Interview with Philip Wohlstetter

For a couple of years now I have really wanted to attend the Red May socialist festival in Seattle, but sadly the timing (and the physical distance) have gotten in the way. This year, because of COVID-19, I ended up being able to attend the festival (virtually). I was interviewed by Philip Wohlstetter not only on Sinews of War and Trade, but also about my trajectory – from Iran to Texas and New York and beyond- and also about my other books:


Posted in capital accumulation, empire, finance and insurance, infrastructure, labour, logistics, Melville, Middle East, militaries, oil, political economy, ports, Uncategorized | Leave a comment

Sinews of War and Trade website

The brilliant Rafeef Ziadah and Katy Fox-Hodess were instrumental in researching and building the project website,

The project website provides a wealth of information about maritime transportation and the surrounding infrastructures in the Arabian Peninsula. It mines both historic and contemporary sources to populate the data spreadsheets and the data-visualisation that give a quick sense of logistics and maritime work in the countries of the Gulf as well as Yemen!

Eseld Imms designed the site. She is also the brilliant map-maker for the book, Sinews of War and Trade. The map below is the one that appeared in the book.


The website includes rich info sheets for all the countries of the peninsula as well as the following maps and graphs: Screenshot 2020-04-15 at 14.46.16.png

Posted in construction, environment, free ports/zones, infrastructure, Middle East, militaries, political economy, ports, transport, Uncategorized | 2 Comments

BBC 3 Free Thinking interview with Matthew Sweet

Matthew Sweet of BBC Free Thinking was a brilliant reader of the book, having read closely and with an eye for fetching detail. We talked for about half an hour, and the interview can be heard here (my part of the interview starts at 27:40 but the earlier part of the programme is really interesting too):

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Recent lecture: Tankers and Tycoons

Here is a link to a talk I have given a few times, most recently at the Harvard Graduate School of Design. It is a talk I am hoping to turn into an article, but which requires a bit more work (and archival research) still:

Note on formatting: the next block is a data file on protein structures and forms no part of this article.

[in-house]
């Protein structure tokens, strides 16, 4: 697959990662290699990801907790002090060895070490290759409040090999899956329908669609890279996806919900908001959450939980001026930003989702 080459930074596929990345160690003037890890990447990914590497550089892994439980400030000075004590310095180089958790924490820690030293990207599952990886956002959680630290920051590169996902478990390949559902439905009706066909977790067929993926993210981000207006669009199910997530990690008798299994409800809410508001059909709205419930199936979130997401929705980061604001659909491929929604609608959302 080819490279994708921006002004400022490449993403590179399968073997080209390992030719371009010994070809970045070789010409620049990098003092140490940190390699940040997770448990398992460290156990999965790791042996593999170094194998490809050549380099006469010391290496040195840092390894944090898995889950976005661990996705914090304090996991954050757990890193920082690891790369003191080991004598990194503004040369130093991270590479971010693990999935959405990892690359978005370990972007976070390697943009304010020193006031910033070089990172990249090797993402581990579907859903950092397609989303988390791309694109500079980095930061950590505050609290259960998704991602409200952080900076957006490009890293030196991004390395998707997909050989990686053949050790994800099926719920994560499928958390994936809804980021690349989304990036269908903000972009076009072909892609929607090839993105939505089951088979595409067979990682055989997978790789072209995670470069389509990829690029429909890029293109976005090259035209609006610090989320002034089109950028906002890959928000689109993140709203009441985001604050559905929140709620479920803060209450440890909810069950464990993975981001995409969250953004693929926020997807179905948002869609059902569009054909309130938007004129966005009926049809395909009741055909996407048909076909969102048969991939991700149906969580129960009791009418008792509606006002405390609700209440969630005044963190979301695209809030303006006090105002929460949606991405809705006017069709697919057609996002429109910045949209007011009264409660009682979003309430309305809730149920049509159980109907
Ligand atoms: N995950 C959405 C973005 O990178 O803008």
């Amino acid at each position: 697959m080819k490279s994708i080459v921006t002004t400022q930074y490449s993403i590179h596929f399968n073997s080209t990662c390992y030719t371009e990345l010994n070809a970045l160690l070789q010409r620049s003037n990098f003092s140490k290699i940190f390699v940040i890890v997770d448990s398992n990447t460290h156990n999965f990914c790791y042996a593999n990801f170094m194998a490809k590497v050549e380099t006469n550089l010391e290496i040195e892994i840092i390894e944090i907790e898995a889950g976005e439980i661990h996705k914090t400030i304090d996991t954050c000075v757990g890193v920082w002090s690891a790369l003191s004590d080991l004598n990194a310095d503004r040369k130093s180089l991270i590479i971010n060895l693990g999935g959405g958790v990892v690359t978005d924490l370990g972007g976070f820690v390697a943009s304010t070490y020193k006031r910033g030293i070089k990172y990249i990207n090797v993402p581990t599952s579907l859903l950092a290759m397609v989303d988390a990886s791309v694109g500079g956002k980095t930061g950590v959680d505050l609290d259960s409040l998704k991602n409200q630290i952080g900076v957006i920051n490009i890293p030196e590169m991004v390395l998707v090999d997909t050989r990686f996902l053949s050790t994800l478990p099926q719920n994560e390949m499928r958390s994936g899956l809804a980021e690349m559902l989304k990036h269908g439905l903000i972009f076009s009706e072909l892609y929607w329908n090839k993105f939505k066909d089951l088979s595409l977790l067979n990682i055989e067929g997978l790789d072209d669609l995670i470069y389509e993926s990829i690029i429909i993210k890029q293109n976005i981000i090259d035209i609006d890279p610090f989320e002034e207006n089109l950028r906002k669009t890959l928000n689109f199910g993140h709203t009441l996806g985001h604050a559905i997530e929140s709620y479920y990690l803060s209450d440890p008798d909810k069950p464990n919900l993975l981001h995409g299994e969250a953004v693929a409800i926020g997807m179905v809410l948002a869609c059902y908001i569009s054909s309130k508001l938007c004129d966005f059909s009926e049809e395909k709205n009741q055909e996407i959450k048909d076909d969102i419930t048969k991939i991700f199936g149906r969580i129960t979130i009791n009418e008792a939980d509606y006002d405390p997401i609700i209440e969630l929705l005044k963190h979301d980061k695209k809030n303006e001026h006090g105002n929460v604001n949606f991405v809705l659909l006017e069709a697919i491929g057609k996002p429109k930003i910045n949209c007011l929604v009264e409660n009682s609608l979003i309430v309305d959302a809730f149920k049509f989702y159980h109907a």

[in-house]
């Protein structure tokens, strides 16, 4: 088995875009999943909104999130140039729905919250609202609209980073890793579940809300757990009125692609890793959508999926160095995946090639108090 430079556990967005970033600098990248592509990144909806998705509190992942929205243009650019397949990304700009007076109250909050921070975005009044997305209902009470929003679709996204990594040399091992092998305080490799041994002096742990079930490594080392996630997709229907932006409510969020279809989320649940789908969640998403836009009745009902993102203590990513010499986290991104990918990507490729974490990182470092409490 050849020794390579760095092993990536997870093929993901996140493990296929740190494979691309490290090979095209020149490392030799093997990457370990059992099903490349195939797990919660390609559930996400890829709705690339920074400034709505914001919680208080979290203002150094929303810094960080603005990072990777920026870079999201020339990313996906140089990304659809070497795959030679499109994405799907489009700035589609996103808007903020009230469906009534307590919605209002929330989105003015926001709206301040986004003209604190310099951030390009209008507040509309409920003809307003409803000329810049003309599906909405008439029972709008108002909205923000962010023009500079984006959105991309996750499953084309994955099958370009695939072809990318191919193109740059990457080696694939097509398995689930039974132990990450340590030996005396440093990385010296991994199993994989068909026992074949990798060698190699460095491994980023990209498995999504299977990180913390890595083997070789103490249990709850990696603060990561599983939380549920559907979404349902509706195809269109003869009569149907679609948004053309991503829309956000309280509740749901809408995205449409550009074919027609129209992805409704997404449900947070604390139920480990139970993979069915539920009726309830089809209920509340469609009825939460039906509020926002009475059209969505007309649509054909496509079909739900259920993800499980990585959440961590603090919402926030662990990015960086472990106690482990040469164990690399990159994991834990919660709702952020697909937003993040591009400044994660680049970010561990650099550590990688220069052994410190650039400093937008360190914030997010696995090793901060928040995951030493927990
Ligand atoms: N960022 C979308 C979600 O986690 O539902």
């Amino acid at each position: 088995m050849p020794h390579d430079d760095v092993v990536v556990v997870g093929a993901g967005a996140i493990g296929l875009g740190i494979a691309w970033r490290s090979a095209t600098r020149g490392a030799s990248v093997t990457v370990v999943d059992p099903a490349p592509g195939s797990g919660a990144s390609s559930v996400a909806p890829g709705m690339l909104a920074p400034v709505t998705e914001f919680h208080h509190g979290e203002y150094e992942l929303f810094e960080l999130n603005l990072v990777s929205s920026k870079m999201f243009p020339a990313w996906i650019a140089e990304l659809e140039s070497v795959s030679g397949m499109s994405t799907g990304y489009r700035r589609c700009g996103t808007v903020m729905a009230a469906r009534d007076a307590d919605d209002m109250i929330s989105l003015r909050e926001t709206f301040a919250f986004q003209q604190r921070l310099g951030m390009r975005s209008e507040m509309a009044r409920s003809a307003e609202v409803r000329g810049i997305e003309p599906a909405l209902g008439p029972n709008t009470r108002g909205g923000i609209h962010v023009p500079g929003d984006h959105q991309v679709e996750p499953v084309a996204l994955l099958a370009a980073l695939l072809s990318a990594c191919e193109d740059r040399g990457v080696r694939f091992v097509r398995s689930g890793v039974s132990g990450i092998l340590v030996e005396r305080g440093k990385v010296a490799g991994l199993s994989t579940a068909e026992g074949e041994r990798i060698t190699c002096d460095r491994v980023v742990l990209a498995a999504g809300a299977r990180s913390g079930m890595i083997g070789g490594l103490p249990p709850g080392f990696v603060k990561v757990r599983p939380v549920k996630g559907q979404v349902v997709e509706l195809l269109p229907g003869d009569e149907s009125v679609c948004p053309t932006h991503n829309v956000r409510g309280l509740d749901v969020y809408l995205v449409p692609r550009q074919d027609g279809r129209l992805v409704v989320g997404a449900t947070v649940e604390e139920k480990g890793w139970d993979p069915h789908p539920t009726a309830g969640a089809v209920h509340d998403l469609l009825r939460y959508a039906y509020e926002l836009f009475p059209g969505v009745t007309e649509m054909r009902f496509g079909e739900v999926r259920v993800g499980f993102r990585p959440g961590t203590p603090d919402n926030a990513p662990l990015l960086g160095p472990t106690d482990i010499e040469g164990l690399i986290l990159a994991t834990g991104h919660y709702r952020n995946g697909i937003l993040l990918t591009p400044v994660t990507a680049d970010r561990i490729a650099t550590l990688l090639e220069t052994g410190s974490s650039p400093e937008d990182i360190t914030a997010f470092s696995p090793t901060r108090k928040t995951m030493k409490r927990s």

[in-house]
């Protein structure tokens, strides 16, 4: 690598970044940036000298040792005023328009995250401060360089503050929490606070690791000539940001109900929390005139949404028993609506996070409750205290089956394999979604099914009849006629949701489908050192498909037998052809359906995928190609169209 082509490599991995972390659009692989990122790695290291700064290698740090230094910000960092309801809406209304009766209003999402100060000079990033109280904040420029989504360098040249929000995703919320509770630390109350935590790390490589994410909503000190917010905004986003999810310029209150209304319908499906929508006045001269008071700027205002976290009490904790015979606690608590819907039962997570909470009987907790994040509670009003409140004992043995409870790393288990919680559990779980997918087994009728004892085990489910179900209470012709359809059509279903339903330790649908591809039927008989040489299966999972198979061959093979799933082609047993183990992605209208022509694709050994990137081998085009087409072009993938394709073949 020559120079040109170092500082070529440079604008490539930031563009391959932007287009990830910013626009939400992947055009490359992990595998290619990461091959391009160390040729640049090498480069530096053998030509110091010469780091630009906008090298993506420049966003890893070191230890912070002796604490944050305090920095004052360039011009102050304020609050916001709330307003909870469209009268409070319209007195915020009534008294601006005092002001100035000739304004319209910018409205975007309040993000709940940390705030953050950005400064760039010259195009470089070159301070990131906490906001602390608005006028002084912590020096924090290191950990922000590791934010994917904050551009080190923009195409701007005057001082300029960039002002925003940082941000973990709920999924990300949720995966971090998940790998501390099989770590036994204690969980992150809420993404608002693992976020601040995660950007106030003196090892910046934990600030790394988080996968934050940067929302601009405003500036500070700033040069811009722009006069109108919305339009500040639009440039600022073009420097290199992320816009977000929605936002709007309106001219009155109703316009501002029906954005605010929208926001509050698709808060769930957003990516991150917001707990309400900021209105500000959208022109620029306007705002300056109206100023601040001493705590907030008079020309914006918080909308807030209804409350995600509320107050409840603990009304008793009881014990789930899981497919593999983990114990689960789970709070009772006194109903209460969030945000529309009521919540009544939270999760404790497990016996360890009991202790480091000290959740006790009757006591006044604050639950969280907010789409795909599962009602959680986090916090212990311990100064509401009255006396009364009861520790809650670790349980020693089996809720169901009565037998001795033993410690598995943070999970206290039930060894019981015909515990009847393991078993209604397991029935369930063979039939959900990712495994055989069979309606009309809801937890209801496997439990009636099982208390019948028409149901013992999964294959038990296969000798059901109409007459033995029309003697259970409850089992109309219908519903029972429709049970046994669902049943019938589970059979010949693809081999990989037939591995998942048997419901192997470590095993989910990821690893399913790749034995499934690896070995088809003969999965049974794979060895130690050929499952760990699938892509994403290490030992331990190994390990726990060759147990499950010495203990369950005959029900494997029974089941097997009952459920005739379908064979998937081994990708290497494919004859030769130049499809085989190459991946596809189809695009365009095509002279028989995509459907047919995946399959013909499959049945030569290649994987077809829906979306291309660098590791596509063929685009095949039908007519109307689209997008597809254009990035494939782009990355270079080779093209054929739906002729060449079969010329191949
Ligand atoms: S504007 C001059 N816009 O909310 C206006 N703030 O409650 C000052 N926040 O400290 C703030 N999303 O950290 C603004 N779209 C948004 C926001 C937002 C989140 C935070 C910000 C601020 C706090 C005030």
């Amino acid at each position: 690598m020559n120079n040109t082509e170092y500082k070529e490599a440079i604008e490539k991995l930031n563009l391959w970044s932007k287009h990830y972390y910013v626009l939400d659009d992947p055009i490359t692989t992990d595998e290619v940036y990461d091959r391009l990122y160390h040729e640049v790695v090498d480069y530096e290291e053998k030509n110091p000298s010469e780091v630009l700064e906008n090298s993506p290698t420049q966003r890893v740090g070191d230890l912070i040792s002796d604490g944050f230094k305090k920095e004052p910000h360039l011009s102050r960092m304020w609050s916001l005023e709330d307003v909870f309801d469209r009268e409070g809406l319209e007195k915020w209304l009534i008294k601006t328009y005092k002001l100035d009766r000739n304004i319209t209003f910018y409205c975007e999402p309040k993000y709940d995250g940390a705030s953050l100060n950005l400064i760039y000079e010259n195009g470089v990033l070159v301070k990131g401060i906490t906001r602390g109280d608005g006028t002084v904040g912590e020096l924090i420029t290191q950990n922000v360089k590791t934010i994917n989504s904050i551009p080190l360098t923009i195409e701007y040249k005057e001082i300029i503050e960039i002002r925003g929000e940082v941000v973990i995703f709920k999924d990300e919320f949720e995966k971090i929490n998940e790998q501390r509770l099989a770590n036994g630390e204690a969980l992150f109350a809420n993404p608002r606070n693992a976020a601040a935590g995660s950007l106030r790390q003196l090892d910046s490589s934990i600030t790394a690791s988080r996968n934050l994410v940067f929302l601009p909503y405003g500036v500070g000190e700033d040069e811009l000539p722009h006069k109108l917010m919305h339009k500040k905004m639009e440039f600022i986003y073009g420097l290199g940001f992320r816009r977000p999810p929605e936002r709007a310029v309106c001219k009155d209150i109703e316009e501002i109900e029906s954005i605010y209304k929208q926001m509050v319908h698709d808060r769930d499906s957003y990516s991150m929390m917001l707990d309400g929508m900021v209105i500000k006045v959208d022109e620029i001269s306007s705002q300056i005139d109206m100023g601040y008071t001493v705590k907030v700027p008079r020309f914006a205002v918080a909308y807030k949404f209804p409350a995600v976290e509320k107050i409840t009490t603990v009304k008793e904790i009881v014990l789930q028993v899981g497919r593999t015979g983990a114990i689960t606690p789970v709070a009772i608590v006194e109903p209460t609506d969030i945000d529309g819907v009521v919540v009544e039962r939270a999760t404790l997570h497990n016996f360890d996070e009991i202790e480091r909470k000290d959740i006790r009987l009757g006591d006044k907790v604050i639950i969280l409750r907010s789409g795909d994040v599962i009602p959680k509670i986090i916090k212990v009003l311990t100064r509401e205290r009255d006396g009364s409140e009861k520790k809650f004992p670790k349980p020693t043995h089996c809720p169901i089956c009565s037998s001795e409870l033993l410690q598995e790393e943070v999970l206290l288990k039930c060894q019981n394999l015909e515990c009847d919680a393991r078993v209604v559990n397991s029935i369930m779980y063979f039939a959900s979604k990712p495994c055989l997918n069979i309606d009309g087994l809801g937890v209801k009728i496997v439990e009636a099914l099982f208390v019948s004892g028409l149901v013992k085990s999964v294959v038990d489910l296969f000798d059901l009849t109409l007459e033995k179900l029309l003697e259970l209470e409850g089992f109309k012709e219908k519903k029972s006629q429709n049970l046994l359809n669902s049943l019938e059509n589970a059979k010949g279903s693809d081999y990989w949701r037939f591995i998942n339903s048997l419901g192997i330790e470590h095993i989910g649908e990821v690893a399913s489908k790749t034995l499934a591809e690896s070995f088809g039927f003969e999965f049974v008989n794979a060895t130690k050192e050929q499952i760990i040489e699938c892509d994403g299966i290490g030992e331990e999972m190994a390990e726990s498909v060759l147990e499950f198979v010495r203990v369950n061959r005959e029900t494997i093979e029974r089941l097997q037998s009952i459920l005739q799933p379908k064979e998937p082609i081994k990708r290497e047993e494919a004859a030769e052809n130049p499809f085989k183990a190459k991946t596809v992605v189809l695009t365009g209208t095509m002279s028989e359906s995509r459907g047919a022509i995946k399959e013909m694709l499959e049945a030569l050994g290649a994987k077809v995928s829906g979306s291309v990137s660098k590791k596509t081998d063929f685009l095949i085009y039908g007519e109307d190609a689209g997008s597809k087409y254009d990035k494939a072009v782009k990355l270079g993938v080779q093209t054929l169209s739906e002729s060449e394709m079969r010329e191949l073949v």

Posted in imperialism & colonialism, labour, logistics, Middle East, oil, political economy, shipping conditions, ships, transport, Uncategorized | Leave a comment

Publication: A World Built on Sand and Oil

This is probably one of my favourite publications, in part because I was pushed and pushed by Lapham Quarterly‘s superb editors. The essay compares the trade in oil and sand today to think through maritime transportation, the building of infrastructures, the world of commerce, and such other ideas.


Oil and sand are not often commodities conjoined in discussions of global trade. The first is the motive engine of industry and transportation, fuel for heating and illumination, the spirit that animates much global politics. Even when priced cheaply—as I write, the price of oil hovers around fifty dollars per barrel (or just under four hundred dollars per ton)—it is considered precious. Humble, ordinary, oft-overlooked sand is, by contrast, the second most consumed good in the world by volume after water. It makes concrete and glass and electronics possible. According to the UN Environment Programme, at least fifty billion tons of sand (often measured in aggregate with gravel) are used annually, in contrast with four billion tons of oil. But sand is not often thought of as valuable: its trade is more domestic than global, and its market price per ton is under nine dollars in the United States and far less than that in the rest of the world.

But there are similarities, too. While China is the biggest consumer of both products, the United States follows close behind as the world’s second-largest consumer of oil and the third-largest user of sand. Depending on its market price, crude oil is often the first or second most exported good in the world by value. Today’s relatively low prices put crude oil exports in second place, after automobiles. At the end of 2015, the U.S. government rescinded a forty-year ban on the export of crude oil from the States, and since then the country has aggressively reentered the global oil market, becoming the world’s third-largest exporter of petroleum and its refined products, behind Saudi Arabia and Russia. (Despite being the largest oil producer, the U.S. is not the world’s largest exporter, because it consumes most of what it produces.) The vast majority of the trade in sand is domestic, and the U.S. and China extract the sand they need for construction and industry from their own territories. The world’s biggest importer of sand, however, is Singapore, which uses a great volume of the stuff in its frenetic projects of land reclamation.